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Walsh on Bruyneel: ‘I look forward to him not being involved in cycling’

In an interview with Global Cycling Network, Irish journalist David Walsh said he felt that Lance Armstrong’s longtime team manager Johan Bruyneel is very bit as complicit in the U.S. Postal Service doping conspiracy as Armstrong, and has no place in the sport of cycling.

A decorated writer for The Sunday Times, and the author of “L.A. Confidentiel” and “From Lance to Landis,” Walsh recently published a third book, “Seven Deadly Sins: My Pursuit of Lance Armstrong,” following Armstrong’s downfall at the hands of the U.S. Anti-Doping Agency; it will be available in the U.S. later this month.

In the first installment of his interview with GCN’s Daniel Lloyd, Walsh said that Armstrong’s critical mistake was underestimating former teammate Floyd Landis.

In the second installment, Walsh spoke at length about Armstrong’s years of deception, and whether or not he might ever give a tell-all interview with the likes of Oprah Winfrey.

In the third installment, released Thursday, Walsh told Lloyd that Armstrong, “seized the opportunity of doping to make himself the most successful cyclist in the history of the Tour de France.”

“I think Lance would have to be the number-one villain in my eyes, and I don’t want to categorize him as that, but I don’t think there was anyone more cynical,” Walsh said. “I think what Lance did to Emma O’Reilly was despicable beyond belief, and everything he’s got, in terms of the consequences of his doping being discovered, he deserves.”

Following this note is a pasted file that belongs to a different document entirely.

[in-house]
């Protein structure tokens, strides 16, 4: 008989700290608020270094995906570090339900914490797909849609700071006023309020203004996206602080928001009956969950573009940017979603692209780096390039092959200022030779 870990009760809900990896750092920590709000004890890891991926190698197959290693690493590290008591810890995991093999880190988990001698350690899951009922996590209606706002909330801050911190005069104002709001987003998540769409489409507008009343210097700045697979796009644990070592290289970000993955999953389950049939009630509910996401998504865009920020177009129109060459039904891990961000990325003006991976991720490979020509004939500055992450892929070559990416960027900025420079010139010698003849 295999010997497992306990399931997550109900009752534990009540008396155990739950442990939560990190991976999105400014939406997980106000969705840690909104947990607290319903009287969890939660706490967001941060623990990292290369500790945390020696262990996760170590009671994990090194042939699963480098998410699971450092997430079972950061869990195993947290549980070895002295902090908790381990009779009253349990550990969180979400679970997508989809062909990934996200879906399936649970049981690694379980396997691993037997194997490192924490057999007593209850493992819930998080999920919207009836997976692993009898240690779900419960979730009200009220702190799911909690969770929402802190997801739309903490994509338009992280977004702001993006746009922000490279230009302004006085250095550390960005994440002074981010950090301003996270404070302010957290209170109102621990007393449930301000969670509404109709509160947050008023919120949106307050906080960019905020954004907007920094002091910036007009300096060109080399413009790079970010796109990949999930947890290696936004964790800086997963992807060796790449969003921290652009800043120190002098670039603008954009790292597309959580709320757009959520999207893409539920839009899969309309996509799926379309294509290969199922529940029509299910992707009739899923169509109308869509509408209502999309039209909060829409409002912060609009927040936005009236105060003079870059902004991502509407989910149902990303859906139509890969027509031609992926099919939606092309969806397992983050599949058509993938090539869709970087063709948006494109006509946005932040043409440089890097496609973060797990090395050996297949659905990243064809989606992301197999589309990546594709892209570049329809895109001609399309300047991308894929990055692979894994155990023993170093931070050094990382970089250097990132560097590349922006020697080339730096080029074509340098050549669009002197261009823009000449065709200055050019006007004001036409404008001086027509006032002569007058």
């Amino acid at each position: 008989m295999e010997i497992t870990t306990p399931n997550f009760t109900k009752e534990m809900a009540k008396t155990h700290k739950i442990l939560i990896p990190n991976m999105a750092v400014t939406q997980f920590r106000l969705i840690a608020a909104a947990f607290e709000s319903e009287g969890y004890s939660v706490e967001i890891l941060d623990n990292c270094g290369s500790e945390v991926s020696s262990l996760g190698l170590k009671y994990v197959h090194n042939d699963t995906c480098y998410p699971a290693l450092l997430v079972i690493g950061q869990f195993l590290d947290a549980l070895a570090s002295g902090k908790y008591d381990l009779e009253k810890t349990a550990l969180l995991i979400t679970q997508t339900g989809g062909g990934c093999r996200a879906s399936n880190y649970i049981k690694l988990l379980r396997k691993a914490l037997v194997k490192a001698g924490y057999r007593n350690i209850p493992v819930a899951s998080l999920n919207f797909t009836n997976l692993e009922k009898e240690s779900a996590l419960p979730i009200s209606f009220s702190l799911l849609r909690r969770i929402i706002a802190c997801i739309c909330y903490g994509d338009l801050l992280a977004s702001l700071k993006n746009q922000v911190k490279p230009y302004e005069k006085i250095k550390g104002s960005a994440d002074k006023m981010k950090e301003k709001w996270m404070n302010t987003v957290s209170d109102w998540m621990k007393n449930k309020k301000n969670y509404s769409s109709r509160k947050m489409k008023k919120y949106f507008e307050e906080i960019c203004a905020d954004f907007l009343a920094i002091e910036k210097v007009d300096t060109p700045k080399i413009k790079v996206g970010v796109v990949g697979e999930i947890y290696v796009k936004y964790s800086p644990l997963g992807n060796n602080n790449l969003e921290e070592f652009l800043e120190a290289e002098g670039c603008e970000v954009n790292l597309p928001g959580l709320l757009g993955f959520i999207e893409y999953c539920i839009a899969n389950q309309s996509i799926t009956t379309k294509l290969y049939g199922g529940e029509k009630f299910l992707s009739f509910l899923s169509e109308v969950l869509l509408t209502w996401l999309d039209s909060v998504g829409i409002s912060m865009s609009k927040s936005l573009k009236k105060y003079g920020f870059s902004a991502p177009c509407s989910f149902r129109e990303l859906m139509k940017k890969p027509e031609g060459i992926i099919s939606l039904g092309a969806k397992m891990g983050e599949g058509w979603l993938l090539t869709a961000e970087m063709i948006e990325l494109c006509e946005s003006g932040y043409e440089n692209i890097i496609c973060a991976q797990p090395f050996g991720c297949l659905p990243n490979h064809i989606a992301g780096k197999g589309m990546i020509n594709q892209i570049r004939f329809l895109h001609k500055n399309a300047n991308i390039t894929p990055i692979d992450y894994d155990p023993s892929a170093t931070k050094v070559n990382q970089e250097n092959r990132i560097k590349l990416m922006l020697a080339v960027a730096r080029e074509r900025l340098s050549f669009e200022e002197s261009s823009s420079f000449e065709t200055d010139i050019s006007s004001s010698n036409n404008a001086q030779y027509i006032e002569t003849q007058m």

Asked about those who have damaged the sport the most, Walsh said, “I think Lance was a particular case. I think he saw doping as an opportunity. He embraced that opportunity and he decided, ‘If our doping program was better than everybody else’s, we would have such an advantage,’ because doping is such a big influence on competition.”

Walsh also had pointed words for Bruyneel, who faces arbitration with the U.S. Anti-Doping Agency, saying, “If you could put cynicism into human form you’ve got Johan Bruyneel. I think he had an attitude to doping that was wretched. That thing of, ‘Doping is our business — it’s not your business. Don’t even dare ask, we do whatever we like, and you have no right to know.’ Cycling was never going to recover as long as people like Johan Bruyneel were involved, so I look forward to him not being involved in the world of cycling.”

Editor’s note: Additional installments of Global Cycling Network’s interview with Walsh will be posted daily over the coming week.

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